Sunday, September 01, 2013

Remembering a SigEp giant, Brother Mack Rankin

It has been a month since many of us gathered for the 2013 Conclave, yet the names of our members who had their last “roll call” during the Necrology are still with us in memory. Since then we have added to their numbers, with the latest SigEp, Brother B.M. “Mack” Rankin Jr., Texas-Austin ’50, passing into perpetuity.
Rankin Black and White.jpg
A lifelong Texan, Mack grew up in Gladwater and attended the University of Texas at Austin where he joined our Texas Alpha Chapter in 1947.

After graduating, he served for four years in the U.S. Army as a First Lieutenant and was stationed in Germany during the implementation of the Marshall Plan. When Mack returned home, he began a highly successful career in the oil and precious metal industry.

Mack was a passionate advocate and activist. Indeed, it was his passion for life and cut-to-the-chase attitude that led to his many accomplishments. He wanted to get things done – and done in the right way. Mack invested substantial time in training the next generation of oil industry professionals and gave generously to the institutions he believed in. Among other projects, he sponsored endowments at the University of Texas for the head football coach and a professorship in the business school. He also partly funded the Longhorn Dining Hall, which bears his name, and led a successful fundraising campaign for the expansion of the Darrel K. Royal Texas Memorial Stadium.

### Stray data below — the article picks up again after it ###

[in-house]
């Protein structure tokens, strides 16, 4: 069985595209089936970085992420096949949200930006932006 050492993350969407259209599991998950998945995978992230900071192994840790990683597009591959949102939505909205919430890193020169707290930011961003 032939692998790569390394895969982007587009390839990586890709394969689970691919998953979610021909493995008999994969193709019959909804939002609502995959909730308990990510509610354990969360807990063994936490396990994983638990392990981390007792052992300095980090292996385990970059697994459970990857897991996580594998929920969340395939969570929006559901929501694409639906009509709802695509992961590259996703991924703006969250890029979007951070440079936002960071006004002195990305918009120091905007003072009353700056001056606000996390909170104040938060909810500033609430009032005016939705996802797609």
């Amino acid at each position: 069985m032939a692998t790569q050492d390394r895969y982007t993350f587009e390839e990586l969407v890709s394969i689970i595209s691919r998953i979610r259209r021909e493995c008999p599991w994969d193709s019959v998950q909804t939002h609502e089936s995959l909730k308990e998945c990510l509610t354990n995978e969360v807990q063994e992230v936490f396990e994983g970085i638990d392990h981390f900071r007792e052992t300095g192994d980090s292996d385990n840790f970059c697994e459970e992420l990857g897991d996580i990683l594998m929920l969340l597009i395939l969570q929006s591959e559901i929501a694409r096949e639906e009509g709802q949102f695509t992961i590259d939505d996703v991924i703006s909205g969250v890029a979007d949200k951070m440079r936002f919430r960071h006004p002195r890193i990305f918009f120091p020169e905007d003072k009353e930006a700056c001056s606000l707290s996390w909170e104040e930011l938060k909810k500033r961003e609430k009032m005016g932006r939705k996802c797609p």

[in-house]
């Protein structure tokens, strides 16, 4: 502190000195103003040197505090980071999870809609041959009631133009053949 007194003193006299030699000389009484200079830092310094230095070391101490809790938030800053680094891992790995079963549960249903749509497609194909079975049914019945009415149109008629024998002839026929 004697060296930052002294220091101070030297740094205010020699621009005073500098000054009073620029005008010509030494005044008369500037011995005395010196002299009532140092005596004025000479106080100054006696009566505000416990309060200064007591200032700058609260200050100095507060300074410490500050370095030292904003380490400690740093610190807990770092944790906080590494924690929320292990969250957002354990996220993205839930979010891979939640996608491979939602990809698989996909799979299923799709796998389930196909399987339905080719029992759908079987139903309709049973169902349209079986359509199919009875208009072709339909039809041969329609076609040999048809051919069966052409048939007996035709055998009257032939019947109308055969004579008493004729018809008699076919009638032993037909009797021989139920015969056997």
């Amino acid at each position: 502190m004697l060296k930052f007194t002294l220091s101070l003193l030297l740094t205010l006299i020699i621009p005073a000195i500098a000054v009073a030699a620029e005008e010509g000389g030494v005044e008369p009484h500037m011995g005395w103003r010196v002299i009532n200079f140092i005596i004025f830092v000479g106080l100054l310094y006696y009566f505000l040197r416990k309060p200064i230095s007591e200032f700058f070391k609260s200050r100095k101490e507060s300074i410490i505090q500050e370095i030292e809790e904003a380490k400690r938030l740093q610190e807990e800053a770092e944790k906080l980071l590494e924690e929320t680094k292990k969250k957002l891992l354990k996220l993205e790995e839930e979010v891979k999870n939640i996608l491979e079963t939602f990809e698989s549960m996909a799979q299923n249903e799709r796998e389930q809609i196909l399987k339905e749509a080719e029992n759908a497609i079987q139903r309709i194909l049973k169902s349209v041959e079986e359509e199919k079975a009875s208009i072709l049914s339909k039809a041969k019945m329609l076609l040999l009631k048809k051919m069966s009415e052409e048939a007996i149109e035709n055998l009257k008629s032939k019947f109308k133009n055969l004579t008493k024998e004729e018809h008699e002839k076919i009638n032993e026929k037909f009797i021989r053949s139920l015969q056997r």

Mack also gave generously to SigEp, serving on the National Board of Directors and as a Life Trustee of the Sigma Phi Epsilon Educational Foundation. In 1981, we honored Mack with the Sigma Phi Epsilon Citation.
Mack was someone who inspired others by his character and his service. Below are some of the words from the friends and brothers who knew him best.

“Mack Rankin was truly one of a kind. Those of us who had the privilege of working with him on local chapter issues, National Board issues and SigEp Foundation issues always knew where he stood and, most importantly, why. We turned to Mack for solid business advice that was so important to SigEp being a successful not-for-profit organization."
Gary Griffith, Texas-Austin ‘70
 

“Mack was an inspiration to everyone that served on the National Board with him. He was a straight-talking, no-nonsense businessman who, under a seemingly gruff demeanor, clearly had a love for not only Texas Alpha, but for SigEp. He added a great deal of business sense to the board and insights to the undergrads and alumni alike. He also created some very amusing and memorable moments. He was, indeed, a special guy.”
Norm Nabhan, Purdue ’71
 

“His style was direct, but caring; he was patient to a point, then demanded action. Some of his most effective moments expressed this, such as, ‘Brothers, please, I will speak with him. It will be corrected.’ We all knew there would be no negotiation. He was a really big Texan, an immensely proud Texas Alphan and a demanding brother. What a gift to us who knew him.” 
Ken Maddox, Oregon State ‘75


Thank you, Mack, for everything you taught us and did for our Fraternity. “Well done, good and faithful servant.” You will be missed.

Fraternally,
Fr Ray Sign.bmp
Rev. Ray Ackerman
National Chaplain